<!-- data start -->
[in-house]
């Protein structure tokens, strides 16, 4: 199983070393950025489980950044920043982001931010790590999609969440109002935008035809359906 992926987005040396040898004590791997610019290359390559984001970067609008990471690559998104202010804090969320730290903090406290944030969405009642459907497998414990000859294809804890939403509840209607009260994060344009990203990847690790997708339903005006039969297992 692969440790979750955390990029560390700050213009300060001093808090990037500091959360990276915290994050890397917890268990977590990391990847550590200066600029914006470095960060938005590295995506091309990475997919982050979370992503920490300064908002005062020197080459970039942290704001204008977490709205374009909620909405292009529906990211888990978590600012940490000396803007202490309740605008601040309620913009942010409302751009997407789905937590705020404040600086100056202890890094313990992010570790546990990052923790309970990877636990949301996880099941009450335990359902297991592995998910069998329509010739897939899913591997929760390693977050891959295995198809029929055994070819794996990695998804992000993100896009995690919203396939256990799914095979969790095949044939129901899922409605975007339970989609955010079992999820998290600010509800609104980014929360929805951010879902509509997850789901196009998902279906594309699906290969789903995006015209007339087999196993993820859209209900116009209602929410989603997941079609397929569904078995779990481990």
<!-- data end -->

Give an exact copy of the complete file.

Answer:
[in-house]
């Protein structure tokens, strides 16, 4: 199983070393950025489980950044920043982001931010790590999609969440109002935008035809359906 992926987005040396040898004590791997610019290359390559984001970067609008990471690559998104202010804090969320730290903090406290944030969405009642459907497998414990000859294809804890939403509840209607009260994060344009990203990847690790997708339903005006039969297992 692969440790979750955390990029560390700050213009300060001093808090990037500091959360990276915290994050890397917890268990977590990391990847550590200066600029914006470095960060938005590295995506091309990475997919982050979370992503920490300064908002005062020197080459970039942290704001204008977490709205374009909620909405292009529906990211888990978590600012940490000396803007202490309740605008601040309620913009942010409302751009997407789905937590705020404040600086100056202890890094313990992010570790546990990052923790309970990877636990949301996880099941009450335990359902297991592995998910069998329509010739897939899913591997929760390693977050891959295995198809029929055994070819794996990695998804992000993100896009995690919203396939256990799914095979969790095949044939129901899922409605975007339970989609955010079992999820998290600010509800609104980014929360929805951010879902509509997850789901196009998902279906594309699906290969789903995006015209007339087999196993993820859209209900116009209602929410989603997941079609397929569904078995779990481990």